Jakarta: US mining giant Freeport McMoRan has signalled it believes a breakthrough agreement allowing it to continue operating a massive gold and copper mine in Indonesia will win the approval of Rio Tinto.
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Indonesian Energy and Minister Resources Minister Ignasius Jonan said on Tuesday that after “tough negotiations” Freeport had agreed to give up its majority stake in the Grasberg mine to Indonesia.

The agreement will require Freeport to cut its ownership of the mine from 90.64 per cent to 49 per cent, provide more state revenue, adopt a special licence and build a second smelter by 2022.

Freeport’s chief executive Richard Adkerson said the mining company would need to obtain approval for any changes from Rio Tinto, which has been a partner in the operations in Papua, a restive eastern province of Indonesia, since the mid-1990s.

“We have been working with Rio Tinto on a co-operative basis as Freeport has represented these operations with the government,” Mr Adkerson said in Jakarta.

He said his own view was that if Freeport viewed the changes as appropriate and beneficial it would be able to obtain Rio Tinto’s agreement.

Fairfax Media sought comment from Rio Tinto.

Grasberg is the world’s second-largest copper mine.

Rio Tinto is entitled to a 40 per cent share of output from Grasberg above specific levels until 2021 and 40 per cent of all production after 2021.

However the company indicated in April it might not take ownership of 40 per cent of copper production after 2021.

“Rio Tinto’s participation beyond 2021 is likely to be affected due to the application of force majeure provisions in the joint venture agreement between Rio Tinto and Freeport McMoRan,” it said at the time.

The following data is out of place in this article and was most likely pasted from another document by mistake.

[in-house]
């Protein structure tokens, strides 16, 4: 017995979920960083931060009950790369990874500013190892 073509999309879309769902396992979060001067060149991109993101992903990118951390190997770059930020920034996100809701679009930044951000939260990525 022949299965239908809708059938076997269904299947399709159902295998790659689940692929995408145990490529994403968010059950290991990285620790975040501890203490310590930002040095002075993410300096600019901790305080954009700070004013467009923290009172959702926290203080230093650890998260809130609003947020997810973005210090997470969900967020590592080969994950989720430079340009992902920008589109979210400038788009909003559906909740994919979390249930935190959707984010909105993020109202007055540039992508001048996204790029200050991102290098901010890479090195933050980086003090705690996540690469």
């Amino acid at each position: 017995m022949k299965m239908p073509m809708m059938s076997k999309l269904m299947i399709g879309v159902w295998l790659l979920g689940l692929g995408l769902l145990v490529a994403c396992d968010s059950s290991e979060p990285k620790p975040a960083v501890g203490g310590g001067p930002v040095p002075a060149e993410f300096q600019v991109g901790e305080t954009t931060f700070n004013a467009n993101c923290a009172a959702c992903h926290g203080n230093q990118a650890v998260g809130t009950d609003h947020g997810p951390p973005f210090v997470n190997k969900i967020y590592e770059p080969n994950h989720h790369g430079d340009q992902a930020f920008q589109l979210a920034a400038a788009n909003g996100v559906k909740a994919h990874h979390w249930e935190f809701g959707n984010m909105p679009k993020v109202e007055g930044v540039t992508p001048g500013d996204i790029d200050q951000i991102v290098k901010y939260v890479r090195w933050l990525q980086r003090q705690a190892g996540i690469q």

The preceding month Rio Tinto Group chief Jean-Sebastien Jacques had flagged it was considering the future of its stake in the Grasberg mine.

The mine was at the centre of violent protests in August after Freeport furloughed thousands of workers earlier this year in response to export restrictions related to the lengthy permit dispute with Indonesia.

Indonesia eventually granted a six-month permit allowing Freeport to temporarily resume copper concentrate exports, but they were at risk of being again halted when the temporary permit expired in October.

The timing and price of the divestment are yet to be resolved, with Mr Adkerson emphasising that the agreement to divest the 51 per cent stake and build a second smelter were “major” concessions.

Mr Jonan said Freeport would be able to immediately apply for a 10-year permit extension.

Its current 30-year contract at Grasberg is due to expire in four years.

“We agreed that the first extension is for 10 years and and the next one will be for 10 years,” Mr Jonan said.

“Legally they will not be automatic.”

Freeport is one of Indonesia’s largest taxpayers. It had been seeking an agreement that would run until 2041 and provide certainty for a multibillion-dollar underground expansion.

Mr Jonan said the government and Freeport would work together to immediately finalise the documentation of the agreed structure and Freeport would get the necessary corporate approval.

“The result of the negotiation is in line with President Joko Widodo’s instruction to put forward the national interest, the interest of the Papuan people, state sovereignty in managing natural resources and providing a conducive investment climate,” he said.

With Karuni Rompies